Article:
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Interface vs. Class for List and Set  RSS feed

 
James DePrisco
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I have been using the following type code without thinking about it:

List<SubNode> sub = new ArrayList<SubNode>();

However, List is an interface, not a Class. I always thought an interface was a prepackaged group of functions you add in with "implements".

The above seems to say assign a new instance of ArrayList class to interface sub. Why wouldn't I do this instead:

ArrayList<SubNode> sub = new ArrayList<SubNode>(); ?

Thanks.
 
Christophe Verré
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ArrayList implements List (check the class signature), or you could say that ArrayList IS-A List. So you can cast it to a List. A more explicit example of this use would look like this :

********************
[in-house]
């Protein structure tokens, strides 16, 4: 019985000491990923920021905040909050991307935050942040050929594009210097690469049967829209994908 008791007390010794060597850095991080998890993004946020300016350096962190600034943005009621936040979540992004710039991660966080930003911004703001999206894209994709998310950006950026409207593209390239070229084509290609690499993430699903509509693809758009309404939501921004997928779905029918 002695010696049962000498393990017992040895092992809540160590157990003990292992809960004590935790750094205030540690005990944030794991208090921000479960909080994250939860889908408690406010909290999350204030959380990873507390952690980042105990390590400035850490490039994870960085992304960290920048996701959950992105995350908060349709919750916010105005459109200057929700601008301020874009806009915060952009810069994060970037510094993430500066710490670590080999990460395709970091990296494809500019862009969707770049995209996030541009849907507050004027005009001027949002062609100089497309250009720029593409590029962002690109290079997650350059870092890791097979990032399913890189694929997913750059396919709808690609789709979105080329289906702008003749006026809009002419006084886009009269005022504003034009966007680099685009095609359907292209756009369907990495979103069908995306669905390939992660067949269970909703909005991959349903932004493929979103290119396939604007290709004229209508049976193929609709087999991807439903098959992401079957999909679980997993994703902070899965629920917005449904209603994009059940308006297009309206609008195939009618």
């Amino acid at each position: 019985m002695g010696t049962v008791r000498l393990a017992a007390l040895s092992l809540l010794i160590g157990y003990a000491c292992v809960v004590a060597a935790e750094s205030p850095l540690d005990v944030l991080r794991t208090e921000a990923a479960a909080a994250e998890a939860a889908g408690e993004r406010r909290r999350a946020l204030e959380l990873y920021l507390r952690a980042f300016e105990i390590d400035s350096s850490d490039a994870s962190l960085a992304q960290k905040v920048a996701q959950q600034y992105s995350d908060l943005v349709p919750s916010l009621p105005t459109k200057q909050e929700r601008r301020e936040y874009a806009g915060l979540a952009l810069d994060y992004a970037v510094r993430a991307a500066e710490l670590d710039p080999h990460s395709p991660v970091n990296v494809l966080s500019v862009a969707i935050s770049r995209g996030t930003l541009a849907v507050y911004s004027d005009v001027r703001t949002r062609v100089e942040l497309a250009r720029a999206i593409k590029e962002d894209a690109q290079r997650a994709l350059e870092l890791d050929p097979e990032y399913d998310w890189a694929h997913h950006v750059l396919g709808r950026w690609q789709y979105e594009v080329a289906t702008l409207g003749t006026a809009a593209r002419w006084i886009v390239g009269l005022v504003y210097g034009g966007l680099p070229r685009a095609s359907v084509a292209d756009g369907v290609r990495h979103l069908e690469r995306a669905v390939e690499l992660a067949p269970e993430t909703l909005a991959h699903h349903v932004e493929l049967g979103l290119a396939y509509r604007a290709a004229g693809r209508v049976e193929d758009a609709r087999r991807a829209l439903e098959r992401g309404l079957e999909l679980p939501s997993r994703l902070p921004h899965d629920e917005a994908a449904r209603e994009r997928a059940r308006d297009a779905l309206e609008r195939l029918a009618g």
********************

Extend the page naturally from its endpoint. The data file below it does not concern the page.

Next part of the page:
Here, you don't know (and you don't need to know) which concrete class you are using. The concrete class would be instanciated in getSubNodes():


The interesting point here is that you even if you'd change ArrayList to some other kind of List, and it would not impact on the code calling getSubNodes().
 
Campbell Ritchie
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And welcome to the Ranch

You will often find that sort of coding described as "program to the interface, not the implemenation".
 
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